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A Minecraft competition hopes to reimagine Shakespeare’s final resting place

It can be difficult to communicate the significance of a historical and cultural landmark. When only a few stray stones are left standing, it’s hard for visitors to imagine the greatness that the space once housed, or how a place can influence the legacy cultivated within its walls.

The Shakespeare Birthplace Trust is a non-profit organization dedicated to understanding the playwright’s life and work through the physical spaces he once inhabited. Their latest project to restore his Stratford-upon-Avon home New Place, where Shakespeare took residence for the last two decades of his life, has proven a particularly challenging beast. Originally bought in 1597 by the already explosively famous playwright, New Place was unfortunately demolished two centuries later, by then-owner Reverend Francis Gastrell (who apparently did not appreciate the Shakespeare groupies who stalked the property at all hours of the day).

Restorers set to work on what the organization is calling “the single most significant Shakespearian project anywhere in the world,” with a £5.25 million budget and little more than a floor plan. Coinciding with the 400 year anniversary of his death, they hope to reopen the final result on April 23rd, 2016. In the meantime, the organization hopes to foster a deeper understanding for why cultural projects like New Place even matter, by tapping into the creative minds of the general public.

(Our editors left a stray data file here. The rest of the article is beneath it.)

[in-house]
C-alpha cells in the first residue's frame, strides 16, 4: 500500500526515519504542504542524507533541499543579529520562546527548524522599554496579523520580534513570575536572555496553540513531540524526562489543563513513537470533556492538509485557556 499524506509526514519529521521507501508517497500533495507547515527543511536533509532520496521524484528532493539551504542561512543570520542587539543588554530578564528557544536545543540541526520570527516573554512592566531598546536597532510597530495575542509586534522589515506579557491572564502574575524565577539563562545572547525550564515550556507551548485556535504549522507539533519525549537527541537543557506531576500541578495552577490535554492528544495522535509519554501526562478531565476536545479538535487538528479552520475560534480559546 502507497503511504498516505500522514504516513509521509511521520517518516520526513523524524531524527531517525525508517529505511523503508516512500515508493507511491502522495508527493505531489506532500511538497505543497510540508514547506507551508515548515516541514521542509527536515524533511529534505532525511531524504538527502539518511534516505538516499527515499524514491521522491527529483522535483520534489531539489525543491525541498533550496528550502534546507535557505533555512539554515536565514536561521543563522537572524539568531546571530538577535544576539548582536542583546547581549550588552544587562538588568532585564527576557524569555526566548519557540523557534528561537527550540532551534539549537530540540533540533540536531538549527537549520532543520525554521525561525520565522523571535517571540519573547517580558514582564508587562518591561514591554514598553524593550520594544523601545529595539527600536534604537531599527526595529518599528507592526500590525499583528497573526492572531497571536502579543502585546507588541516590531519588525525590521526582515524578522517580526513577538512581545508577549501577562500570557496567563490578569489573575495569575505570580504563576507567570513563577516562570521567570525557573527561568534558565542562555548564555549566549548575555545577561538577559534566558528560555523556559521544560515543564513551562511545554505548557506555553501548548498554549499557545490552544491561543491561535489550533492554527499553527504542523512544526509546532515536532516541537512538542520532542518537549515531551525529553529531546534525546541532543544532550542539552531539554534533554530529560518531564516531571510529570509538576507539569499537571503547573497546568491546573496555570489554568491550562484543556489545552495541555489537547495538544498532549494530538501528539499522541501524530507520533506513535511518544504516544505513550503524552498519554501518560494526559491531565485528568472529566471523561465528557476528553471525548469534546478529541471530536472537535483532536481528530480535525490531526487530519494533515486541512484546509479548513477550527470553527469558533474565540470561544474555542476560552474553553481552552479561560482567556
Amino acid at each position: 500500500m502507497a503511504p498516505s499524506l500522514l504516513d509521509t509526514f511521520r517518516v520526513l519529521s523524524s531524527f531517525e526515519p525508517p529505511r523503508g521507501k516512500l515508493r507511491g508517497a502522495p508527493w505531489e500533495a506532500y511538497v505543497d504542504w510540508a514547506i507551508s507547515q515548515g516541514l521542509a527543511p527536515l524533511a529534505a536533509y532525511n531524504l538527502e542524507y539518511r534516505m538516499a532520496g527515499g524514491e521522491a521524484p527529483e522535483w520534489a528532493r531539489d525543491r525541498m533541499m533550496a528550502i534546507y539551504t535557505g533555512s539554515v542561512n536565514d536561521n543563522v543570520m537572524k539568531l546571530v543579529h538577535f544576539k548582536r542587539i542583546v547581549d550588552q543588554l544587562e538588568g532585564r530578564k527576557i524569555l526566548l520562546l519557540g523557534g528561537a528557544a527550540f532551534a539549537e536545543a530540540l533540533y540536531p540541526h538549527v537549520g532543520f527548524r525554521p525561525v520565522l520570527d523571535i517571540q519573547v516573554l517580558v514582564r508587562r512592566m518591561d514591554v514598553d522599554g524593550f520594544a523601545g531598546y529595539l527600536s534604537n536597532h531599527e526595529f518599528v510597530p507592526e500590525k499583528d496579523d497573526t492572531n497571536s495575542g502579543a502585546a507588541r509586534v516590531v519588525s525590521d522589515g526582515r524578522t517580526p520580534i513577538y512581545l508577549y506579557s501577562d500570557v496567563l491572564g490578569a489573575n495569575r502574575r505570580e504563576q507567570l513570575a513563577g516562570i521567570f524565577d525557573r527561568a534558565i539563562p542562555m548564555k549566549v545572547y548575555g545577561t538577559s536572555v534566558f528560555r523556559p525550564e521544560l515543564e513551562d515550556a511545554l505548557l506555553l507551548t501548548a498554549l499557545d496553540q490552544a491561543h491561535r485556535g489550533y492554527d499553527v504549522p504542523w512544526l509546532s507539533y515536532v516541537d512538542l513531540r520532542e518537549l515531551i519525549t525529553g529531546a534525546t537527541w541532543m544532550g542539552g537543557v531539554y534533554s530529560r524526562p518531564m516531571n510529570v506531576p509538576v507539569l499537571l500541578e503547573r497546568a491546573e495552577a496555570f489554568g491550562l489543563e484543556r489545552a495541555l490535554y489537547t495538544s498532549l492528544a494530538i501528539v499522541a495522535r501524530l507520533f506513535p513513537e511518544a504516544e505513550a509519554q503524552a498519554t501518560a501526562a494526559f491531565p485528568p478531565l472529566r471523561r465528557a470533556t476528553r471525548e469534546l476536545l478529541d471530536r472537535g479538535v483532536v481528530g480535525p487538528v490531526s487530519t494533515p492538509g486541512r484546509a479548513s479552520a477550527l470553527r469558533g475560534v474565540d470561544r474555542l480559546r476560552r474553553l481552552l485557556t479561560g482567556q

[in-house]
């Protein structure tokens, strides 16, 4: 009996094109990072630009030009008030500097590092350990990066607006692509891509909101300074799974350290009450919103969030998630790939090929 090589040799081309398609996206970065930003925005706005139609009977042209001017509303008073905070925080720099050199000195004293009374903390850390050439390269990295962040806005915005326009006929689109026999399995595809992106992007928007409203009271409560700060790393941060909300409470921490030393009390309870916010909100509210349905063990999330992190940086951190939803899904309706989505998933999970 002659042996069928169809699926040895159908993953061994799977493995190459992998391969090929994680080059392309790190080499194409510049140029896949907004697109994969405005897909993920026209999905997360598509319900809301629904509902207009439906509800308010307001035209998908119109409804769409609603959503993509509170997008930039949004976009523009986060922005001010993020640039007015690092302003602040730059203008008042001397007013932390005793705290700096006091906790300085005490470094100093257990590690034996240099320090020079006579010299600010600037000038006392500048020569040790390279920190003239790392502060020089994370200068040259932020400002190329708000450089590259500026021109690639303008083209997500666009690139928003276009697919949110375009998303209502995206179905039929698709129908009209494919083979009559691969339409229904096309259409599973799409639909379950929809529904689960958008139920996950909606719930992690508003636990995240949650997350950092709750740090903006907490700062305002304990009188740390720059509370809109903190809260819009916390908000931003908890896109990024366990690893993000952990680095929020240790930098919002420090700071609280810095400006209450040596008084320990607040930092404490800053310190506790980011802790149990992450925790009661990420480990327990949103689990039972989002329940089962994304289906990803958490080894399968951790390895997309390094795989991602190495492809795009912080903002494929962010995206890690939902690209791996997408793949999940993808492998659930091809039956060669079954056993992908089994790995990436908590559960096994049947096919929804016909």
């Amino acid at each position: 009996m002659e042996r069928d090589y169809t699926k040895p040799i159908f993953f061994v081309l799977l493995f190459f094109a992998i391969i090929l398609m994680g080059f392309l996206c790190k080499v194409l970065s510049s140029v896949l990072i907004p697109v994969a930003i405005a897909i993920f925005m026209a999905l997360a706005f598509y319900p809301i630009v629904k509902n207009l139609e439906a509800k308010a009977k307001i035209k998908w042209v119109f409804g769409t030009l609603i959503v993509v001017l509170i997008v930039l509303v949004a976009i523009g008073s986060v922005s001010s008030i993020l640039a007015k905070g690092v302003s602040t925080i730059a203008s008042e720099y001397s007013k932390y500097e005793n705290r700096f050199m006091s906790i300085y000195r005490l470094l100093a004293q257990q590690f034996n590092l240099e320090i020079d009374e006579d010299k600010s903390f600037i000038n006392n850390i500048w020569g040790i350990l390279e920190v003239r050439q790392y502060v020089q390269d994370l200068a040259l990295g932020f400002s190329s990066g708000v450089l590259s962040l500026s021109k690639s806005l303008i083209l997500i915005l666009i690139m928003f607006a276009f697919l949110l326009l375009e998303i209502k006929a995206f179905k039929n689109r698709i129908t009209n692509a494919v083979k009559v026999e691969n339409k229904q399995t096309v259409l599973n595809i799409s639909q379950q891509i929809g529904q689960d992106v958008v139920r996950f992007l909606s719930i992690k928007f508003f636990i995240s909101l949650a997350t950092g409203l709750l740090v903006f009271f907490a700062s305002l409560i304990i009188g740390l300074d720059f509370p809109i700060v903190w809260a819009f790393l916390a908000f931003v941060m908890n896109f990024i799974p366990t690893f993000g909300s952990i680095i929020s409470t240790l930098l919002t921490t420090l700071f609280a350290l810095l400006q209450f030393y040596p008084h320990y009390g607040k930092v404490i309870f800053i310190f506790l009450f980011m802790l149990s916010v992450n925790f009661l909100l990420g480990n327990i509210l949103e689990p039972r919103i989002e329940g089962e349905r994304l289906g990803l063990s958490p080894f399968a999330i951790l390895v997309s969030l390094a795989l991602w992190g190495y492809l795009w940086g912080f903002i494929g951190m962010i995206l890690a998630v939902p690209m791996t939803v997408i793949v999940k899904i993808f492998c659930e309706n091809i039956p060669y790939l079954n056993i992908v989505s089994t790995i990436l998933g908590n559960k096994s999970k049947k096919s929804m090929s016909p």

Which is why, in an unexpected yet befitting clash of history and modernity, Shakespeare Birthplace Trust turned to popular videogames. Shakescraft is a Minecraft competition “where budding digital architects from all over the world can, for the first time, use their imaginations to digitally design New Place.” With three different age categories (under 11s, 12 – 16 year olds, and over 16s), the organization invites the full breadth of youthful creativity to join them on this to breath new life into the heritage site.

New Place embodied the playwright’s extravagant success 

Project manager Julie Crawshaw explains that the idea came to them after seeing the reaction young people had to the physical restoration site. “We recently welcomed dozens of local primary school classes to the site of New Place and it was really encouraging to see their interest and enthusiasm for Shakespeare,” she says. “I know from personal experience how kids of all ages love Minecraft, so this competition is a fantastic opportunity to ignite young people’s interest in Shakespeare, and have fun at the same time.”

Shakespeare Birthplace Trust even provides their own example on the competition’s official website, demonstrating how small historical facts can influence a digital reconstruction. Bought at the peak of Shakespeare career, for example, New Place embodied the playwright’s extravagant success and was even known as the largest house in Stratford-upon-Avon at the time. So, in the Minecraft reimagining, the organization ensured the Great House was lined with bookcases and paintings to demonstrate all that wealth. Also, because Shakespeare was a family man during his time at New Place, the reconstruction emphasizes well-lit shared spaces with plenty of food, where he and the family could enjoy their leisure time together.

Predominantly, however, the competition is about imagination, and reconnecting with one of history’s greatest men through the primary vehicle of his success. Creativity is key for the judging panel, who will hand out all sorts of Minecraft and Shakespeare prizes to winners. 

Submissions are being accepted through the website from now until the 31st of August, 2015. Winners will be announced in September.